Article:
Online from: 2009
Subject Area: Built Environment
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|Title:||Scottish construction lawyers and mediation: an investigation into attitudes and experiences|
|Author(s):||Andrew Agapiou, (University of Strathclyde, Glasgow, UK), Bryan Clark, (University of Strathclyde, Glasgow, UK)|
|Citation:||Andrew Agapiou, Bryan Clark, (2011) "Scottish construction lawyers and mediation: an investigation into attitudes and experiences", International Journal of Law in the Built Environment, Vol. 3 Iss: 2, pp.159 - 181|
|Keywords:||Attitudes, Construction industry, Dispute resolutions, Lawyers, Mediation, Scotland|
|Article type:||Research paper|
|DOI:||10.1108/17561451111148266 (Permanent URL)|
|Publisher:||Emerald Group Publishing Limited|
Purpose – The purpose of this research is to paint a picture of the current utility of mediation in the Scottish construction sector; determine the willingness of Scottish construction lawyers to shift away from traditional dispute resolution approaches towards mediation; and ascertain the drivers towards the adoption of mediatory techniques and the barriers to change.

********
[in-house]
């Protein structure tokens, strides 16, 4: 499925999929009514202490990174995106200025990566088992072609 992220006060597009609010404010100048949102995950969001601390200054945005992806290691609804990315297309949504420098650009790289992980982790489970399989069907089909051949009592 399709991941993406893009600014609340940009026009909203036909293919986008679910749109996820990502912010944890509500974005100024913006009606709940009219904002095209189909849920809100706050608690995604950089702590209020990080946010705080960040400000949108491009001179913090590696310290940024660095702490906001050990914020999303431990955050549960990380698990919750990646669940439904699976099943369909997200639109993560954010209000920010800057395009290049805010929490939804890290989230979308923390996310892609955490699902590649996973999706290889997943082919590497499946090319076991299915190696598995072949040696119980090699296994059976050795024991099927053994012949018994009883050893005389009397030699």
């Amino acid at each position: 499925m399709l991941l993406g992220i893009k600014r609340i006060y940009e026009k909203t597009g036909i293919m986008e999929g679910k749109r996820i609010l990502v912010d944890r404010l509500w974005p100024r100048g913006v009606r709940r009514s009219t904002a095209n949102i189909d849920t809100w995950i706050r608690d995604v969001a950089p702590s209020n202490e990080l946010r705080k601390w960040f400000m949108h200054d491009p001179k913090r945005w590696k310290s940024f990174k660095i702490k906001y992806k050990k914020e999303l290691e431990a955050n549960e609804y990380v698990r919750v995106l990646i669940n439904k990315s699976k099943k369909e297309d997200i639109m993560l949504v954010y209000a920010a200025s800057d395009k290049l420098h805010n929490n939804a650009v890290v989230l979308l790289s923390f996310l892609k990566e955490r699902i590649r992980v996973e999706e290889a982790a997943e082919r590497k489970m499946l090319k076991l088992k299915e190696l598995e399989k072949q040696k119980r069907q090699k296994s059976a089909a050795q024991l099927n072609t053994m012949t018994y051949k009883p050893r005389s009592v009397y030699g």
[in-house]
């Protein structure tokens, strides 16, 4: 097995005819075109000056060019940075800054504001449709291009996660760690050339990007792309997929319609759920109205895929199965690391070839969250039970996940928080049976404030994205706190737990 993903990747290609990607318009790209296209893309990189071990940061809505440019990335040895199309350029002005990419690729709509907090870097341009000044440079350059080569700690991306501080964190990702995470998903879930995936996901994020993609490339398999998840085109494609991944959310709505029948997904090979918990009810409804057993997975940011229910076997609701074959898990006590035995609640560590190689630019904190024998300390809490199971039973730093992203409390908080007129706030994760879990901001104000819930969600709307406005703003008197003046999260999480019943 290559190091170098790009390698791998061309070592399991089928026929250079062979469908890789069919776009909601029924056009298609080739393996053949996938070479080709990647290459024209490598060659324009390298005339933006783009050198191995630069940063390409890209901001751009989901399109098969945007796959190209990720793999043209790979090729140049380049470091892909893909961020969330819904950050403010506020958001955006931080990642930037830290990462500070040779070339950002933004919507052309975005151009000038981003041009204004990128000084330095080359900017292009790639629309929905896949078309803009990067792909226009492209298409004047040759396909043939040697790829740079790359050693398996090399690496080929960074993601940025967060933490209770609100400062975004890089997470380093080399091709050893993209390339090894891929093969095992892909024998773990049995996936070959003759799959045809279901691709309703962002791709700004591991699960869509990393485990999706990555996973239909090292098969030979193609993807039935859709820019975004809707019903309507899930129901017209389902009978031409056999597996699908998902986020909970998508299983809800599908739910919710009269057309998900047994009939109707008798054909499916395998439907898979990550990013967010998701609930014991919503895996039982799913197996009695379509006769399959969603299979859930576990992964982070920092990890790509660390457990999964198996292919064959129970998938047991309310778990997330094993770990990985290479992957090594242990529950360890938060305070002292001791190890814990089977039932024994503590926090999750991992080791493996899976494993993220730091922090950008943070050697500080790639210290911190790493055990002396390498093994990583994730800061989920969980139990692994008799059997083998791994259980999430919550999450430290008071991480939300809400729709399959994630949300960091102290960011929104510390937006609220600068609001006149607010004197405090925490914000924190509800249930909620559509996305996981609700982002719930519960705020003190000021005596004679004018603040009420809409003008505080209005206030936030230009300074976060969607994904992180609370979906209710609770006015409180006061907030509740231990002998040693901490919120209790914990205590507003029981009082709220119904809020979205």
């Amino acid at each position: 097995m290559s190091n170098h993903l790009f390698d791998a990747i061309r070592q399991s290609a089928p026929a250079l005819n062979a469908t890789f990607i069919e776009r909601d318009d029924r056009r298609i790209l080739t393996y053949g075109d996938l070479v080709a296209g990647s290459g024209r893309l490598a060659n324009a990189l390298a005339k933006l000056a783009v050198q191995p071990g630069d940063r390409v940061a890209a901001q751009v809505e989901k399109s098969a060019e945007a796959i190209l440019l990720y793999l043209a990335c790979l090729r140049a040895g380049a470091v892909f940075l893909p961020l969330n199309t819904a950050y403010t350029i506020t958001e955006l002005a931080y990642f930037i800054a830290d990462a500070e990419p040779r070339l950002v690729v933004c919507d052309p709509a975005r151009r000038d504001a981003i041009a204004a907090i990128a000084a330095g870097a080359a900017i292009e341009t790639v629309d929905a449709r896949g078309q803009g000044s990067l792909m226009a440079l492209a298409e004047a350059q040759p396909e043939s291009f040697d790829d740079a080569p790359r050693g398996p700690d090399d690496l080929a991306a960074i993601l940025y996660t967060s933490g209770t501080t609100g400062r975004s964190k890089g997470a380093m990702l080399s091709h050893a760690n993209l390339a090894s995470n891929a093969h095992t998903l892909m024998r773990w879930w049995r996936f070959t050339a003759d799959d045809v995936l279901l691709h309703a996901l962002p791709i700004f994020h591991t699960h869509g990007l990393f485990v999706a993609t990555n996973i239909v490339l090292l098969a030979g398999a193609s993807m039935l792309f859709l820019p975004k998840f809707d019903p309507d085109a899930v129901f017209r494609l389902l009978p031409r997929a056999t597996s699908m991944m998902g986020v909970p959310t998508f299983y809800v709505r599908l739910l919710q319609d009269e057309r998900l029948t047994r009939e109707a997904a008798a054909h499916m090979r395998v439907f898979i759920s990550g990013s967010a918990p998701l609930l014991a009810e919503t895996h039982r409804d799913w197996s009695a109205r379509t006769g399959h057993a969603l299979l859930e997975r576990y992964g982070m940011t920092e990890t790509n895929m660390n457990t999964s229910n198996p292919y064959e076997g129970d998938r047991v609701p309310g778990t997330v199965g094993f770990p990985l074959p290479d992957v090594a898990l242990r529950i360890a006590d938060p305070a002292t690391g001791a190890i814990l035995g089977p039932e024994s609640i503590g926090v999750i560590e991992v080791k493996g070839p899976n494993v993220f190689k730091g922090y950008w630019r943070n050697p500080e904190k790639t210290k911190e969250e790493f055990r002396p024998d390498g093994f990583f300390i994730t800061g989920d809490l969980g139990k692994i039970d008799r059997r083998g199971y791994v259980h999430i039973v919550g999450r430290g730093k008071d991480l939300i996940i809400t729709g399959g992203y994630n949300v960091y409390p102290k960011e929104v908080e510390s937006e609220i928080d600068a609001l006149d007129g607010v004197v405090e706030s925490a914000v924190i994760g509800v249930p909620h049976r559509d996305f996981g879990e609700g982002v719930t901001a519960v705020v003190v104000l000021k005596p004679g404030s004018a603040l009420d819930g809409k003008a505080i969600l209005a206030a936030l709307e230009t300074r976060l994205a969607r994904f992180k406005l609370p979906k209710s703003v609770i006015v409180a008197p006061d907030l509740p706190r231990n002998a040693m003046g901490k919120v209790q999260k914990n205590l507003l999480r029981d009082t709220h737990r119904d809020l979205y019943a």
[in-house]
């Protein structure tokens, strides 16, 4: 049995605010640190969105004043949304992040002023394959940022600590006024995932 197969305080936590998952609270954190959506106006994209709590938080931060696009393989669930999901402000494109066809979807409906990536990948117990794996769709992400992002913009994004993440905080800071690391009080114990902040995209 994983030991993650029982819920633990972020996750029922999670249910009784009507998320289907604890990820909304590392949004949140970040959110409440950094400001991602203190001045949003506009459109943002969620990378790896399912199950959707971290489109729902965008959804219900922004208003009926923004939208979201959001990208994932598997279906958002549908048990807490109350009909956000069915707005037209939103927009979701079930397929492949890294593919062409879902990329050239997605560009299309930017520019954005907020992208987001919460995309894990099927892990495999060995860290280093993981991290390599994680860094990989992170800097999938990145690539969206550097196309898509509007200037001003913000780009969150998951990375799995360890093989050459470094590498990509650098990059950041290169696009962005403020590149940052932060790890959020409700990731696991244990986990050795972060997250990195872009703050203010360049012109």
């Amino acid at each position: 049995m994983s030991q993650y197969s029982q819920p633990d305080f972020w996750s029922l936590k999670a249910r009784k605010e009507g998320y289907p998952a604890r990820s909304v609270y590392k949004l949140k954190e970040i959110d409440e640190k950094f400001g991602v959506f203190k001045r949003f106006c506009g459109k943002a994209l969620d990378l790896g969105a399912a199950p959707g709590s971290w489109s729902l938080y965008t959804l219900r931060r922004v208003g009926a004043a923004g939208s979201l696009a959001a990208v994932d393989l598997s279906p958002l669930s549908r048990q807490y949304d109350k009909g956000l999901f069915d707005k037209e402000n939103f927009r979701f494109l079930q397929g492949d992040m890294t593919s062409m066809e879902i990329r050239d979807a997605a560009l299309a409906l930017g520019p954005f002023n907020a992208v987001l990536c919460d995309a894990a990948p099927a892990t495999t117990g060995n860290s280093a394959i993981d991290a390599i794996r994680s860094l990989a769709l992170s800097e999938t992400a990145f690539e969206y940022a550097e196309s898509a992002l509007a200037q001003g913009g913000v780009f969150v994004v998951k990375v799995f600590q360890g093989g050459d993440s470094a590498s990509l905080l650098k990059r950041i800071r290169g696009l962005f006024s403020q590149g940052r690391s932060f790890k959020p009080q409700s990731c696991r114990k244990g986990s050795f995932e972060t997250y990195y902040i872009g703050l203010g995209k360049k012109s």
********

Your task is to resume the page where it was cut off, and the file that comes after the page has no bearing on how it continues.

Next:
Design/methodology/approach – Drawn from a questionnaire survey, this paper seeks to add to the dispute resolution literature by identifying the attitudes of construction lawyers on the use and effectiveness of mediation to resolve construction disputes in Scotland.
Findings – The findings suggest that there is a core of Scottish construction lawyers in Scotland that recognize the promise of mediation as a useful dispute resolution tool. Respondents generally profess knowledge of the process and some measure of positive practical experience and espouse positive views on mediation. Their response to mediation then does not appear to be one of cultural conservatism or fear of the unknown as opposed to traditional dispute resolution mechanisms, which for all their imperfections lawyers understand unequivocally.
Research limitations/implications – It is recognized that the introduction of mediatory techniques into construction disputes will have a cumulative effect on the Scottish legal fraternity over time. Cross-sectional studies are often unable to yield information about the direction of causal relationships between variables that are interrelated in a complex way. Neither do cross-sectional studies permit researchers to assess the effectiveness of intervention strategies.
Originality/value – This is the first empirical work ascertaining the views and experiences of Scottish construction lawyers on mediation. While the research reveals evidence of a modest bottom-up growth of construction mediation in Scotland, it also provides insight into key policy issues which will require to be resolved if mediation is to move from the margins to the mainstream of construction disputing practices in Scotland.
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